The Wiert Corner – irregular stream of stuff

Jeroen W. Pluimers on .NET, C#, Delphi, databases, and personal interests

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Archive for February 15th, 2019

Windows <= 10: batch file to open Windows Update panel

Posted by jpluimers on 2019/02/15

Up until Widows 8.1, you could use wuapp to start the Windows Update panel.

For a while, Windows 10 needed a cumbersome language specific workaround described at Windows 10 – language neutral batch file to start Windows.

That stopped working after a few builds, but I forgot to make a note in which build exactly. Already in Windows 10 build 10122, the icon in wucltux.dll, so this might have been shortly after the initial “RTM” (retroactively named 1507).

So for a while, I had this batch file:

Since then I had to maintain too many locales running Windows 10. So here is the batch file:

for /f "delims=" %%A in ('PowerShell -Command "(Get-Culture).Name"') do explorer "%LocalAppData%\Packages\windows.immersivecontrolpanel_cw5n1h2txyewy\LocalState\Indexed\Settings\%%A\AAA_SystemSettings_MusUpdate_UpdateActionButton.settingcontent-ms"

It uses these tricks:

  1. Set output of a command as a variable (in this case a for loop variable)
  2. Execute PowerShell script in a .bat file
  3. PowerShell Get-Culture (which gets a .NET CultureInfo instance)
  4. CultureInfo.Name property (which has the nl-NL, en-US, etc codes in it)

But now I have extended it to support old and new Windows versions:

if exist %windir%\System32\wuapp.exe (
  %windir%\System32\rundll32.exe url.dll,FileProtocolHandler wuapp.exe
) else (
  %windir%\explorer ms-settings:windowsupdate
)

–jeroen

via: Windows Update Shortcut – Create in Windows 10 – Windows 10 Forums

Posted in Batch-Files, Development, Power User, Scripting, Software Development, Windows | Leave a Comment »

To celebrate his 85th birthday, some links to interviews with Niklaus Wirth interviews

Posted by jpluimers on 2019/02/15

Today, Niklaus Wirth, “father” of The Pascal Programming Language turned 85.

Happy birthday!

Almost 50 years ago, Niklaus Wirth submitted his famous paper “The Programming Language Pascal” which was published early 1971

Luckily it is archived on both the WayBack machine and Archive.is as the only PDF copy I could find on-line isn’t always on-line: http://oberoncore.ru/_media/library/wirth_the_programming_language_pascal.pdf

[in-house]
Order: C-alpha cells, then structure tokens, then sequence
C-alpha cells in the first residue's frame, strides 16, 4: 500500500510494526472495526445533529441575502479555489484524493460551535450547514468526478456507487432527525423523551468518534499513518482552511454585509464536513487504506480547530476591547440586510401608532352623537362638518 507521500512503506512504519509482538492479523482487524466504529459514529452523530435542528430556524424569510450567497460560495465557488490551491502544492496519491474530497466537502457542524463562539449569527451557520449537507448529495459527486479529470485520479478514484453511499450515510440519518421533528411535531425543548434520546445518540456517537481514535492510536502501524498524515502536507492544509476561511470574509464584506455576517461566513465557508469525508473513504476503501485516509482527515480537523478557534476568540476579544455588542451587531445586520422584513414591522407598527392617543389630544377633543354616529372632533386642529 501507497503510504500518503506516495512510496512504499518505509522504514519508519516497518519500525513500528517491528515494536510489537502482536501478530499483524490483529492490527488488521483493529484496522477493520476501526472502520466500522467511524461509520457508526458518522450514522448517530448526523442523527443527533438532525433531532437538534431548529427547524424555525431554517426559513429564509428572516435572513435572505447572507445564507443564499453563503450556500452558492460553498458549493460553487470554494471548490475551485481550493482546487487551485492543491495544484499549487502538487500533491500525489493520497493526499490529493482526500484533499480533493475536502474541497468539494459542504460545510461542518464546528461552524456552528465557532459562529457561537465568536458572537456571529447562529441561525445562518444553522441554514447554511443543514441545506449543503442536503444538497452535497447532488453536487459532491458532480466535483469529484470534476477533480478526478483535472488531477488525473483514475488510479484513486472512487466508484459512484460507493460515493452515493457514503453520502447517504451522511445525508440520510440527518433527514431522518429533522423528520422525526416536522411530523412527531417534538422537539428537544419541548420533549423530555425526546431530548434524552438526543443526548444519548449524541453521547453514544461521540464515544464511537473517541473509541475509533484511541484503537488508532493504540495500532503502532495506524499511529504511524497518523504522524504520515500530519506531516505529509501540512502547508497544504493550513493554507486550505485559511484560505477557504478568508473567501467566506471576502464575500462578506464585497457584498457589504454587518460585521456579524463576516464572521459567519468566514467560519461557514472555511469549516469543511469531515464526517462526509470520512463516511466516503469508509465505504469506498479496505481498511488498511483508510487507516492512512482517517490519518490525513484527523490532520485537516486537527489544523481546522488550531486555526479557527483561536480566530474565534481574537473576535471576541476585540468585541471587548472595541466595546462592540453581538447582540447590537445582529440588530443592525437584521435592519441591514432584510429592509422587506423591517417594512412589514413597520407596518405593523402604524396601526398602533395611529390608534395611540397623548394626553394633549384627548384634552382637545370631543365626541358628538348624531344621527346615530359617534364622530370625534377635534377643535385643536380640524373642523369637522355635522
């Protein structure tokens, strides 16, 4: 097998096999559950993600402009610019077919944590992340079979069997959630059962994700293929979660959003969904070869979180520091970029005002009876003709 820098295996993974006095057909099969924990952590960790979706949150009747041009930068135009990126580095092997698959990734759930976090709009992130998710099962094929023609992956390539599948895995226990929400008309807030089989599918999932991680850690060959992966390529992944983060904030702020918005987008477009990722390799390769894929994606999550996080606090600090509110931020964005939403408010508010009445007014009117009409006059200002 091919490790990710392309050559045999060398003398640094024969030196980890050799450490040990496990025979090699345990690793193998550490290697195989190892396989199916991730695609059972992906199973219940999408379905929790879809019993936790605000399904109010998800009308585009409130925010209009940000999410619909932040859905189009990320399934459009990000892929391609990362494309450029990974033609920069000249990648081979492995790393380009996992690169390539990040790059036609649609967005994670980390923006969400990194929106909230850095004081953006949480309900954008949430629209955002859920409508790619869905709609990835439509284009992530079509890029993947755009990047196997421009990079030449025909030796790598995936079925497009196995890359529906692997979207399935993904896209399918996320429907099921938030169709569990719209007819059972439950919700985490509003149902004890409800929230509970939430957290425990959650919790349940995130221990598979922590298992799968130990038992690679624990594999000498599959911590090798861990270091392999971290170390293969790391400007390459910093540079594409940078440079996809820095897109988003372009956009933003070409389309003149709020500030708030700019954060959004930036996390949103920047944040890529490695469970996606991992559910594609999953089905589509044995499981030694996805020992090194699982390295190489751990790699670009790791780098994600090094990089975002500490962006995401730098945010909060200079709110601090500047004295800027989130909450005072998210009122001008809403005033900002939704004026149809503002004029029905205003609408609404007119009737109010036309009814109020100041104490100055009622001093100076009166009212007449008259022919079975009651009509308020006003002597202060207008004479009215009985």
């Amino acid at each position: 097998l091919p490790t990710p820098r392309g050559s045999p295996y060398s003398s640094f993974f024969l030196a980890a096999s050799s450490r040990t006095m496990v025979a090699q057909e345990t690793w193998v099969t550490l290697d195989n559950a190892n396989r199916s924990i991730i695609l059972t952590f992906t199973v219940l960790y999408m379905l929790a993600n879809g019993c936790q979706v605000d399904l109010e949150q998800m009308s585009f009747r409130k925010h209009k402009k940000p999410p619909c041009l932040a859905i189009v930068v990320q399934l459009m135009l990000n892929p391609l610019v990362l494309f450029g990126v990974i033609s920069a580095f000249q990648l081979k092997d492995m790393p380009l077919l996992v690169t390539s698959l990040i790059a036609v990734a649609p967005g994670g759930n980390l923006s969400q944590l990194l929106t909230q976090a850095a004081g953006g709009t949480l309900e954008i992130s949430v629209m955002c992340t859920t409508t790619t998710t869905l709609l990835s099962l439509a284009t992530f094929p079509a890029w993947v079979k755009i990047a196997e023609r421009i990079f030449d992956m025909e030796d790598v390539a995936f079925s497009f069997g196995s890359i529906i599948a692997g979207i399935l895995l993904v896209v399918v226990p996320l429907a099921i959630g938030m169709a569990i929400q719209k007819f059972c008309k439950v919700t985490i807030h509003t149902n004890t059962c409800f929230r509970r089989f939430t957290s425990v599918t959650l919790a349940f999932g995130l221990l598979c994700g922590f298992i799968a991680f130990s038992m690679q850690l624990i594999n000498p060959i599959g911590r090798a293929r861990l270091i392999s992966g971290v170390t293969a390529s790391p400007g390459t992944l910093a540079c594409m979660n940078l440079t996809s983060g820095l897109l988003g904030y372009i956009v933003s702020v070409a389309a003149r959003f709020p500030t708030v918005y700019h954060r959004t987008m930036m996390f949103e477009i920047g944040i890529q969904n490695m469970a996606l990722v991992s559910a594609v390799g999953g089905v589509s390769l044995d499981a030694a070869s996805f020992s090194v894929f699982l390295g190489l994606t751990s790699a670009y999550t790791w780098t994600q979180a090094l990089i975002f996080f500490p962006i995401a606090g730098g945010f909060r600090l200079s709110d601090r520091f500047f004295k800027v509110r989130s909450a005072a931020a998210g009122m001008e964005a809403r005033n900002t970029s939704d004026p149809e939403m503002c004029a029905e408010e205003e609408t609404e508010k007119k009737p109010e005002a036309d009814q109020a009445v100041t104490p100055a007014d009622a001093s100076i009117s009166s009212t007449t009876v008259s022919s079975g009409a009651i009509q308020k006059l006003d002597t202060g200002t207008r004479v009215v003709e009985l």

Originally it was published by Niklaus Wirth  in Acta Informatica, Vol. 1, Fasc. 1, 1971 pp. 35-63

He has been very active, just browse through the [WayBack] List of computer science publications by Niklaus Wirth

To celebrate his birthday, here are some interviews with him:

If you like the ones above as much as I do, then search for more: there are plenty!

–jeroen

via: Happy 80th birthday Niklaus Wirth! « The Wiert Corner – irregular stream of stuff

Read the rest of this entry »

Posted in Delphi, Development, History, Pascal, Software Development | Leave a Comment »

VNC, Windows and UAC prompts

Posted by jpluimers on 2019/02/15

Since I needed to maintain a Windows PC behind a VPN connection via the console (so not via RDP sessions) including installation of software, I needed a (preferably free or open source) solution supporting elevation through UAC (User Account Control).

For a good description of differences between RDP and VNC, see [WayBack] remote desktop – TightVNC while an RDP session is running – Super User by [WayBackUser Canadian Luke.

Of the many non functional search results, the one suggesting running UltraVNC as a service is the one that really worked: [WayBack] If you install UltraVNC as a service, you can see the UAC notifications and press the buttons… VNC on windows 7 with administrator rights – Super User.

  1. I only needed the “Ultra VNC Server Silent” installation (see screenshot below).
  2. Run the UltraVNC settings (default location for the settings application is C:\Program Files\uvnc bvba\UltraVNC\uvnc_settings.exe)
    1. In the Security tab, be sure to set good passwords for read/write access (VNC Password) and read-settings (View-Only password)
    2. In the  Service tab, ensure the service is installed and if it is stop+start the service
  3. Optionally ensure a TLS or SSH tunnel (as by default ports 5900 and 5800 are unencrypted)
    • I need to research this further, as there seems to be a plugin possibility.

Now I can use Screen Sharing on my Mac to access the machine via a VPN over the VNC protocol. Combined with a Wake On LAN feature in the remote network, this works splendid.

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Posted in Power User, Remote Desktop Protocol/MSTSC/Terminal Services, Windows | Leave a Comment »

 
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